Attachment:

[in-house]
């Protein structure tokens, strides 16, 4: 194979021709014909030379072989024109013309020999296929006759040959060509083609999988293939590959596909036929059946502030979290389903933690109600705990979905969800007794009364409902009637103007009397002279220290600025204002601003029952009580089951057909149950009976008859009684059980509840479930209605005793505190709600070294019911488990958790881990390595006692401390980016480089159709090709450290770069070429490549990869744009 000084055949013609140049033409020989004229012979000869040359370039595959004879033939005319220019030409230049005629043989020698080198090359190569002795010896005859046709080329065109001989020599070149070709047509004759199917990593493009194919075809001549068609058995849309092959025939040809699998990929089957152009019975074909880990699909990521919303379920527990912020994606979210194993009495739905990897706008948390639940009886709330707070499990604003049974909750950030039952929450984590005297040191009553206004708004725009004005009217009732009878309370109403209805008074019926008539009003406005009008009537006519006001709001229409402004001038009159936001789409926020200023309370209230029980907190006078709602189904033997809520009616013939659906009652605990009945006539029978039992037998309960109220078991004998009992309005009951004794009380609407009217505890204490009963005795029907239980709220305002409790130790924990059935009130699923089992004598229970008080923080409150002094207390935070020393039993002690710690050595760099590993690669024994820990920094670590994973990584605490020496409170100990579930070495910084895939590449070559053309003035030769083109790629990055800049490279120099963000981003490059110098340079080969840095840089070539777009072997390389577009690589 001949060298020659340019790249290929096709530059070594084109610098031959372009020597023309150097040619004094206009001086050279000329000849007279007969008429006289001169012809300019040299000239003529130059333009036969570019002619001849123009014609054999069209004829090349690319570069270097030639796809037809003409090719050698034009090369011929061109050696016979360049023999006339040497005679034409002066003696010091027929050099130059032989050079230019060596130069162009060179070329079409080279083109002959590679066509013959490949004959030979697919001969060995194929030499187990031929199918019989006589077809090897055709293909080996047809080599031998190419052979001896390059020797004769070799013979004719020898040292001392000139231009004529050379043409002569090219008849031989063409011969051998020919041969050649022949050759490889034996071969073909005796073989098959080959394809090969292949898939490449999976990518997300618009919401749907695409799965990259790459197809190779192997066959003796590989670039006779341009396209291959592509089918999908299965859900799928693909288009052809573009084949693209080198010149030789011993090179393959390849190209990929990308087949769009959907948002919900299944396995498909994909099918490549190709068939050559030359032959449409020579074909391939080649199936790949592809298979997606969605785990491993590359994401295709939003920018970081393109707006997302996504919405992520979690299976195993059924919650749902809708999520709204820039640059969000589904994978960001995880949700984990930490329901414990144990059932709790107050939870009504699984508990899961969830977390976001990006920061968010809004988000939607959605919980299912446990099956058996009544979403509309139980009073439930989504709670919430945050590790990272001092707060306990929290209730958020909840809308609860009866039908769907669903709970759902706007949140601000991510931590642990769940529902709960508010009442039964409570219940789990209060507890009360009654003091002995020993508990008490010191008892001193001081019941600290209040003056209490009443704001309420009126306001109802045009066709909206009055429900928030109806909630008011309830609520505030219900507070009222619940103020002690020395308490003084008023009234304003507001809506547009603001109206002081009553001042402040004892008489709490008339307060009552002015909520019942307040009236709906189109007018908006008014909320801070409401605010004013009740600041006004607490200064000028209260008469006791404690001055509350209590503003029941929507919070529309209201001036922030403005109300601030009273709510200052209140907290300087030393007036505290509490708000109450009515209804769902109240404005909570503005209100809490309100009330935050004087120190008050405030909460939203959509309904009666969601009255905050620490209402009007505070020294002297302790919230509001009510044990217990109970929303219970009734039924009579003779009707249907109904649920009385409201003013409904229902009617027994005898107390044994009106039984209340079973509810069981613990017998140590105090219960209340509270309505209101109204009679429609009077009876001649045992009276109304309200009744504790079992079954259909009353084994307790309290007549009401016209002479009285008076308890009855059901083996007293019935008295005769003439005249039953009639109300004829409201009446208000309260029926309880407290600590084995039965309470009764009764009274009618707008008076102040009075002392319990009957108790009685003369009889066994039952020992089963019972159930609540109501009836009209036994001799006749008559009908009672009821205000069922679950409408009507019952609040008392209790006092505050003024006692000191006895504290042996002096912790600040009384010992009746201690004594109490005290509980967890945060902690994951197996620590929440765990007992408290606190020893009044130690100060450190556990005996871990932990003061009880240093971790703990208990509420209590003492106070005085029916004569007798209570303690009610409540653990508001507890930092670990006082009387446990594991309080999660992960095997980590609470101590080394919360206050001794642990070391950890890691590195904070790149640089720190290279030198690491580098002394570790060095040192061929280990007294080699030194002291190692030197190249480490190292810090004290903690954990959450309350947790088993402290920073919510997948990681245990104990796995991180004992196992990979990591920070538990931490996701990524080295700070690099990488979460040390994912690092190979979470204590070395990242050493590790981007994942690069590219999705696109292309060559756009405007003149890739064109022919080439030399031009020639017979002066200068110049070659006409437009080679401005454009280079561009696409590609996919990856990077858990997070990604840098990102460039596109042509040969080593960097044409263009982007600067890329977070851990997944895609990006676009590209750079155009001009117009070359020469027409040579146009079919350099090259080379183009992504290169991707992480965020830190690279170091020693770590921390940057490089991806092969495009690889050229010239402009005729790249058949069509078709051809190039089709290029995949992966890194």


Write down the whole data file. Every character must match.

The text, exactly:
[in-house]
């Protein structure tokens, strides 16, 4: 194979021709014909030379072989024109013309020999296929006759040959060509083609999988293939590959596909036929059946502030979290389903933690109600705990979905969800007794009364409902009637103007009397002279220290600025204002601003029952009580089951057909149950009976008859009684059980509840479930209605005793505190709600070294019911488990958790881990390595006692401390980016480089159709090709450290770069070429490549990869744009 000084055949013609140049033409020989004229012979000869040359370039595959004879033939005319220019030409230049005629043989020698080198090359190569002795010896005859046709080329065109001989020599070149070709047509004759199917990593493009194919075809001549068609058995849309092959025939040809699998990929089957152009019975074909880990699909990521919303379920527990912020994606979210194993009495739905990897706008948390639940009886709330707070499990604003049974909750950030039952929450984590005297040191009553206004708004725009004005009217009732009878309370109403209805008074019926008539009003406005009008009537006519006001709001229409402004001038009159936001789409926020200023309370209230029980907190006078709602189904033997809520009616013939659906009652605990009945006539029978039992037998309960109220078991004998009992309005009951004794009380609407009217505890204490009963005795029907239980709220305002409790130790924990059935009130699923089992004598229970008080923080409150002094207390935070020393039993002690710690050595760099590993690669024994820990920094670590994973990584605490020496409170100990579930070495910084895939590449070559053309003035030769083109790629990055800049490279120099963000981003490059110098340079080969840095840089070539777009072997390389577009690589 001949060298020659340019790249290929096709530059070594084109610098031959372009020597023309150097040619004094206009001086050279000329000849007279007969008429006289001169012809300019040299000239003529130059333009036969570019002619001849123009014609054999069209004829090349690319570069270097030639796809037809003409090719050698034009090369011929061109050696016979360049023999006339040497005679034409002066003696010091027929050099130059032989050079230019060596130069162009060179070329079409080279083109002959590679066509013959490949004959030979697919001969060995194929030499187990031929199918019989006589077809090897055709293909080996047809080599031998190419052979001896390059020797004769070799013979004719020898040292001392000139231009004529050379043409002569090219008849031989063409011969051998020919041969050649022949050759490889034996071969073909005796073989098959080959394809090969292949898939490449999976990518997300618009919401749907695409799965990259790459197809190779192997066959003796590989670039006779341009396209291959592509089918999908299965859900799928693909288009052809573009084949693209080198010149030789011993090179393959390849190209990929990308087949769009959907948002919900299944396995498909994909099918490549190709068939050559030359032959449409020579074909391939080649199936790949592809298979997606969605785990491993590359994401295709939003920018970081393109707006997302996504919405992520979690299976195993059924919650749902809708999520709204820039640059969000589904994978960001995880949700984990930490329901414990144990059932709790107050939870009504699984508990899961969830977390976001990006920061968010809004988000939607959605919980299912446990099956058996009544979403509309139980009073439930989504709670919430945050590790990272001092707060306990929290209730958020909840809308609860009866039908769907669903709970759902706007949140601000991510931590642990769940529902709960508010009442039964409570219940789990209060507890009360009654003091002995020993508990008490010191008892001193001081019941600290209040003056209490009443704001309420009126306001109802045009066709909206009055429900928030109806909630008011309830609520505030219900507070009222619940103020002690020395308490003084008023009234304003507001809506547009603001109206002081009553001042402040004892008489709490008339307060009552002015909520019942307040009236709906189109007018908006008014909320801070409401605010004013009740600041006004607490200064000028209260008469006791404690001055509350209590503003029941929507919070529309209201001036922030403005109300601030009273709510200052209140907290300087030393007036505290509490708000109450009515209804769902109240404005909570503005209100809490309100009330935050004087120190008050405030909460939203959509309904009666969601009255905050620490209402009007505070020294002297302790919230509001009510044990217990109970929303219970009734039924009579003779009707249907109904649920009385409201003013409904229902009617027994005898107390044994009106039984209340079973509810069981613990017998140590105090219960209340509270309505209101109204009679429609009077009876001649045992009276109304309200009744504790079992079954259909009353084994307790309290007549009401016209002479009285008076308890009855059901083996007293019935008295005769003439005249039953009639109300004829409201009446208000309260029926309880407290600590084995039965309470009764009764009274009618707008008076102040009075002392319990009957108790009685003369009889066994039952020992089963019972159930609540109501009836009209036994001799006749008559009908009672009821205000069922679950409408009507019952609040008392209790006092505050003024006692000191006895504290042996002096912790600040009384010992009746201690004594109490005290509980967890945060902690994951197996620590929440765990007992408290606190020893009044130690100060450190556990005996871990932990003061009880240093971790703990208990509420209590003492106070005085029916004569007798209570303690009610409540653990508001507890930092670990006082009387446990594991309080999660992960095997980590609470101590080394919360206050001794642990070391950890890691590195904070790149640089720190290279030198690491580098002394570790060095040192061929280990007294080699030194002291190692030197190249480490190292810090004290903690954990959450309350947790088993402290920073919510997948990681245990104990796995991180004992196992990979990591920070538990931490996701990524080295700070690099990488979460040390994912690092190979979470204590070395990242050493590790981007994942690069590219999705696109292309060559756009405007003149890739064109022919080439030399031009020639017979002066200068110049070659006409437009080679401005454009280079561009696409590609996919990856990077858990997070990604840098990102460039596109042509040969080593960097044409263009982007600067890329977070851990997944895609990006676009590209750079155009001009117009070359020469027409040579146009079919350099090259080379183009992504290169991707992480965020830190690279170091020693770590921390940057490089991806092969495009690889050229010239402009005729790249058949069509078709051809190039089709290029995949992966890194």